The Alloy specification language, and the corresponding Alloy Analyzer, have received much attention in the last two decades with applications in many areas of software engineering. Increasingly, formal analyses enabled by Alloy are desired for use in an on-line mode, where the specifications are automatically kept in sync with the running, possibly changing, software system. However, given Alloy Analyzer's reliance on computationally expensive SAT solvers, an important challenge is the time it takes for such analyses to execute at runtime. The fact that in an on-line mode, the analyses are often repeated on slightly revised versions of a given specification, presents us with an opportunity to tackle this challenge.
Titanium is an extension of Alloy for formal analysis of evolving specifications. By leveraging the results from previous analyses, Titanium narrows the state space of the revised specification, thereby greatly reducing the required computational effort.
The following diagram shows a simplified, schematic view of the Titanium approach, where the dimensions represent relational variables—in this case three hypothetical relational variables R1, R2, and R3—dots, model instances, and the two lines, the upper and lower bounds that scope the state space in the analysis of original specification.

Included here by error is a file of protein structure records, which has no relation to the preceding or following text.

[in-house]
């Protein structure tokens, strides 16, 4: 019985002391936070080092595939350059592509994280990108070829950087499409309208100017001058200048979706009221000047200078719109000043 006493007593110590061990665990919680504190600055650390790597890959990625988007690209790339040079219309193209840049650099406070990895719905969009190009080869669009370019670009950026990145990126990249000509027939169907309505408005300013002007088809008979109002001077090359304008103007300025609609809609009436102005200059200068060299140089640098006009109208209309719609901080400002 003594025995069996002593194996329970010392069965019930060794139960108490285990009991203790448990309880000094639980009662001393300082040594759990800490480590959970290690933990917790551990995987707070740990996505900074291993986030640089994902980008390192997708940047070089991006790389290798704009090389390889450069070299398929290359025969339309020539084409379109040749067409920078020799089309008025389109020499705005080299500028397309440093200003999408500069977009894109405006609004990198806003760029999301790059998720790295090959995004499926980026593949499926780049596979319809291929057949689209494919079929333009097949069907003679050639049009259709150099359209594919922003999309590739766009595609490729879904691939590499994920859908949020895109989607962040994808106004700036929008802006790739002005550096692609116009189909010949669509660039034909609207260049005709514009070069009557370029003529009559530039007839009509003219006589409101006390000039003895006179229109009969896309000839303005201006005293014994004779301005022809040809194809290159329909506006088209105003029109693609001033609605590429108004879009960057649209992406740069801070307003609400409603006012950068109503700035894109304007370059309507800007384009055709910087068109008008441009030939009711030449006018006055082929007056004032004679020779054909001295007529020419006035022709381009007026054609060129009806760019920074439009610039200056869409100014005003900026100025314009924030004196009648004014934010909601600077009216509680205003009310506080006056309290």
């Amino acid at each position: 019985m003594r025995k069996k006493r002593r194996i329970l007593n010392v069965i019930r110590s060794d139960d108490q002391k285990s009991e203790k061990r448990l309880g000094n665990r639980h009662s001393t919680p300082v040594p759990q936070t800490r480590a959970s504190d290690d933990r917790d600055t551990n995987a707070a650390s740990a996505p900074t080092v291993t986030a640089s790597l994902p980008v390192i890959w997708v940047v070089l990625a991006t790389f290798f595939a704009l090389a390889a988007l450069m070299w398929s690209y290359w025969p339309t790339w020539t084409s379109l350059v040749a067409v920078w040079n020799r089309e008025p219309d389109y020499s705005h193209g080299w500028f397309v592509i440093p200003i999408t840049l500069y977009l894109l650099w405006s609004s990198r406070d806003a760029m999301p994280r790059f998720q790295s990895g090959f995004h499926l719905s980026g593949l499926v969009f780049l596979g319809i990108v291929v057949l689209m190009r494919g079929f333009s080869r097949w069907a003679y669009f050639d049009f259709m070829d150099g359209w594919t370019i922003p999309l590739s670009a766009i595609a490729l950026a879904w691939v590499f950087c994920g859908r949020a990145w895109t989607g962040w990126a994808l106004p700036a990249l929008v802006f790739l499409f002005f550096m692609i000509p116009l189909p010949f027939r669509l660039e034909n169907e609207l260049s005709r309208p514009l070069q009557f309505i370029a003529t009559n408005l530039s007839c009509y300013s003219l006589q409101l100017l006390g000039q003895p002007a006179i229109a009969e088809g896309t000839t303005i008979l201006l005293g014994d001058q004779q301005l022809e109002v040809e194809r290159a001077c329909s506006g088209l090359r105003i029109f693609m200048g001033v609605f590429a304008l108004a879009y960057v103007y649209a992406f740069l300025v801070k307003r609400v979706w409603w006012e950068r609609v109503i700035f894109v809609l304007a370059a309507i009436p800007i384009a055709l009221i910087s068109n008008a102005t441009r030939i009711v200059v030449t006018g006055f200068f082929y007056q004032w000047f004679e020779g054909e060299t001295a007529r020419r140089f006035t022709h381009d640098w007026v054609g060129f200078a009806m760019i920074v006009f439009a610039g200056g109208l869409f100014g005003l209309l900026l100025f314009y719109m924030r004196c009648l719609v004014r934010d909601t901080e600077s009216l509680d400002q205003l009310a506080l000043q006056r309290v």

The Titanium's efficiency gain is due to a new method of determining the analysis bounds. When the satisfying model instances are found, we are able to tighten the bounds without losing any of the satisfying instances. Based on this observation, when a specification changes, Titanium is able to set tighter bounds for the parts that remain unaffected. Dashed lines, in the diagram, represent bounds adjusted by Titanium for the shared relational variables in the revised specification. Of course, changed relations and those newly added would maintain the user-defined bounds for the analysis.
Titanium first analyzes the structure of a revised specification, and identifies a set of candidate relational variables that are shared with the originating specification. It then uses the instances produced for the original specification to calculate tighter bounds for shared relational variables in the revised specification. By tightening the bounds, Titanium reduces the search space, enabling the SAT solver to find the model instances at a fraction of time needed for the original bounds.
The paper presents a formal description of the approach, including its semantic basis in terms of models specified in relational logic, and demonstrates how it can be realized atop an existing relational logic model finder, without compromising soundness and completeness.